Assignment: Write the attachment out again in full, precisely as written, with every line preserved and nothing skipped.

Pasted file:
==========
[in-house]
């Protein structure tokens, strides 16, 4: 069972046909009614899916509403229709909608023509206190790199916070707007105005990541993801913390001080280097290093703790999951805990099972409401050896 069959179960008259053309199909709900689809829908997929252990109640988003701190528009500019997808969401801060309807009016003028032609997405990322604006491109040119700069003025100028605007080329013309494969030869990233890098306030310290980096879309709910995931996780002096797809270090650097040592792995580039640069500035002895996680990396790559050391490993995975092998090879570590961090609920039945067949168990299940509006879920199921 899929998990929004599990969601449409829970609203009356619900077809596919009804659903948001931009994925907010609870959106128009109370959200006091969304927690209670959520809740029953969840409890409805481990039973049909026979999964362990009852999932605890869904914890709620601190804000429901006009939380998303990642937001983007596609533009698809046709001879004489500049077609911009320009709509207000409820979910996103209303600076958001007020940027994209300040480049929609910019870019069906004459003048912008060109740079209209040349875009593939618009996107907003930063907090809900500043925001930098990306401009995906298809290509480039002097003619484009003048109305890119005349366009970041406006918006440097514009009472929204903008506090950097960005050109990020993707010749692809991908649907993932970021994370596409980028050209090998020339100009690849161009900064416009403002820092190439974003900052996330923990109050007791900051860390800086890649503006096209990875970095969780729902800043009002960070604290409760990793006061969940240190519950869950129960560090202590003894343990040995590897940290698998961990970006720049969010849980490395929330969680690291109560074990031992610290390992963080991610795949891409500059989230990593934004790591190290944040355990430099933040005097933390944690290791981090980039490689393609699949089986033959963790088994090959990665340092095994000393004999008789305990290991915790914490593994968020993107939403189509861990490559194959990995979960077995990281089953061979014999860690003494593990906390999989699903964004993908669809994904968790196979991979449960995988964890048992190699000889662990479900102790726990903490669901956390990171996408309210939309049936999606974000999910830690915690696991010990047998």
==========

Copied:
[in-house]
């Protein structure tokens, strides 16, 4: 069972046909009614899916509403229709909608023509206190790199916070707007105005990541993801913390001080280097290093703790999951805990099972409401050896 069959179960008259053309199909709900689809829908997929252990109640988003701190528009500019997808969401801060309807009016003028032609997405990322604006491109040119700069003025100028605007080329013309494969030869990233890098306030310290980096879309709910995931996780002096797809270090650097040592792995580039640069500035002895996680990396790559050391490993995975092998090879570590961090609920039945067949168990299940509006879920199921 899929998990929004599990969601449409829970609203009356619900077809596919009804659903948001931009994925907010609870959106128009109370959200006091969304927690209670959520809740029953969840409890409805481990039973049909026979999964362990009852999932605890869904914890709620601190804000429901006009939380998303990642937001983007596609533009698809046709001879004489500049077609911009320009709509207000409820979910996103209303600076958001007020940027994209300040480049929609910019870019069906004459003048912008060109740079209209040349875009593939618009996107907003930063907090809900500043925001930098990306401009995906298809290509480039002097003619484009003048109305890119005349366009970041406006918006440097514009009472929204903008506090950097960005050109990020993707010749692809991908649907993932970021994370596409980028050209090998020339100009690849161009900064416009403002820092190439974003900052996330923990109050007791900051860390800086890649503006096209990875970095969780729902800043009002960070604290409760990793006061969940240190519950869950129960560090202590003894343990040995590897940290698998961990970006720049969010849980490395929330969680690291109560074990031992610290390992963080991610795949891409500059989230990593934004790591190290944040355990430099933040005097933390944690290791981090980039490689393609699949089986033959963790088994090959990665340092095994000393004999008789305990290991915790914490593994968020993107939403189509861990490559194959990995979960077995990281089953061979014999860690003494593990906390999989699903964004993908669809994904968790196979991979449960995988964890048992190699000889662990479900102790726990903490669901956390990171996408309210939309049936999606974000999910830690915690696991010990047998």